James Madison Papers

To James Madison from Samuel Smith (Abstract), 2 March 1805

§ From Samuel Smith

2 March 1805. “The inclosed proposition of a law1 was shewn by me to a number of our friends, who highly approved, And were disposed to Support the measure, provided in Its Operation the finances would not materially be injured—my own Opinion was that It would not—however I addressed a Letter to Mr. Gallatin for his Opinion as to the injury the finances might Sustain, and as to its policy—his letter I now inclose.2 I rather should be of Opinion that we have not time this Session to Act—but I sincerely wish, if It meet your approbation & the Brittish Court shall refuse to put the United States on the Same footing as are the Nations of Europe—that we may be pressured to Act on the Subject early in the next. The Exports to the U.S. from G.B. in 1801 (Not including Ireland) amounted (agreeably to S. Cocks answer to Ld. Sheffield)3 to £7.517.400—Duty of 4 per C. thereon £300.696 Sterling or about Dolls $1.340.000—Include <t>he Exports from Ireland, and the Increase of our Imports from both and I have no Doubt but the Duty of 4 per Ct. will exceed One and a half4 of Dollars of a Tax on the U.S which with Charge Duties & Mercantile profit thereon, will I am persuaded take out of the Pocketts of the people near two Millions of Dollars, being nearly One fifth of as much as the Treasury recieves from <the? > Revenue Laws of the U.S.

“I had written thus far early in the Session, when I Concluded to Submit Resolutions on the Subject to Senate, those Resolutions have passed5—they may Aid in such negotiation, as may be had on the subject.”

RC and enclosures (DLC). RC 2 pp.; cover sheet docketed by JM. Undated; date assigned here on the basis that Smith’s resolutions were passed on 2 Mar. 1805, and Congress adjourned on 3 Mar. 1805 (Annals of Congress, description begins Debates and Proceedings in the Congress of the United States … (42 vols.; Washington, D.C., 1834–56). description ends 8th Cong., 2d sess., 67, 73, 77). For enclosures, see nn. 1–2.

1Smith enclosed a proposal (1 p.) for a statute that would ban the importation of “Irish and All other Manufactures of Linen or of Hemp, Nails, Hatts, Shoes, Boots, Window & Looking Glasses, Plated & Glass Ware, Writing Paper, Ribbands, Salt, Patent Medicines” from Great Britain and Ireland until such time as the British acts imposing a higher duty on goods exported to the United States than on those exported to Europe were repealed.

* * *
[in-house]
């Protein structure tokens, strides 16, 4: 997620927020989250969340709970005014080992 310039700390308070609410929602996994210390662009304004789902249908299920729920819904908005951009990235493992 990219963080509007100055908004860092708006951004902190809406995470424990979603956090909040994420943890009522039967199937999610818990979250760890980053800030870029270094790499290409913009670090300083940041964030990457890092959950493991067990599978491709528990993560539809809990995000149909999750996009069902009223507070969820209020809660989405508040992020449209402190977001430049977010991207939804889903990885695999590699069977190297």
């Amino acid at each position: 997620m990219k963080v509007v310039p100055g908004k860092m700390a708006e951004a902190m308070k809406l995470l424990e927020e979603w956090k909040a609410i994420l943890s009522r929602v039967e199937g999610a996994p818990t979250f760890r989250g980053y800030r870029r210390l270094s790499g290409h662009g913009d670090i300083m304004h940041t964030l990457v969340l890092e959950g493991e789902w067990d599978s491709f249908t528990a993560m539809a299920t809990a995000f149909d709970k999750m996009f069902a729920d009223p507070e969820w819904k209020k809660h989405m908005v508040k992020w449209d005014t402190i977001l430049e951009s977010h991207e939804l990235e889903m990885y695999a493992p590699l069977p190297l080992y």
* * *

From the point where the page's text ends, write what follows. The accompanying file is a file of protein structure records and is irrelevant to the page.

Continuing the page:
2The enclosure is Albert Gallatin to Smith, 17 Jan. 1805 (2 pp.; docketed by JM), stating that it “is impossible for [him] to calculate the effect” of Smith’s proposal on U.S. finances, adding that “supposing the measure to be proper,” it would be difficult to select which articles should be prohibited. He suggested that “the less of an English article we consume, the less will the prohibition affect them; and the more we consume of it, the more will the prohibition affect our own finances;” he speculated that “enforcement of the navigation act in Europe & of the colonial system in the West Indies” might be more injurious to the United States. Gallatin asked if Smith had “consulted Mr Madison on the subject” and stated that he had “not sufficiently thought upon it to form an opinion satisfactory” to himself.

3See PJM-SS, description begins Robert J. Brugger et al., eds., The Papers of James Madison: Secretary of State Series (9 vols. to date; Charlottesville, Va., 1986–). description ends 8:194 n. 3.

4“Million” is crossed out here.

5For the Senate resolution requesting information from JM, see Senate to JM, 2 Mar. 1805. For the resolution requesting information from Gallatin, see Annals of Congress, description begins Debates and Proceedings in the Congress of the United States … (42 vols.; Washington, D.C., 1834–56). description ends 8th Cong., 2d sess., 73.

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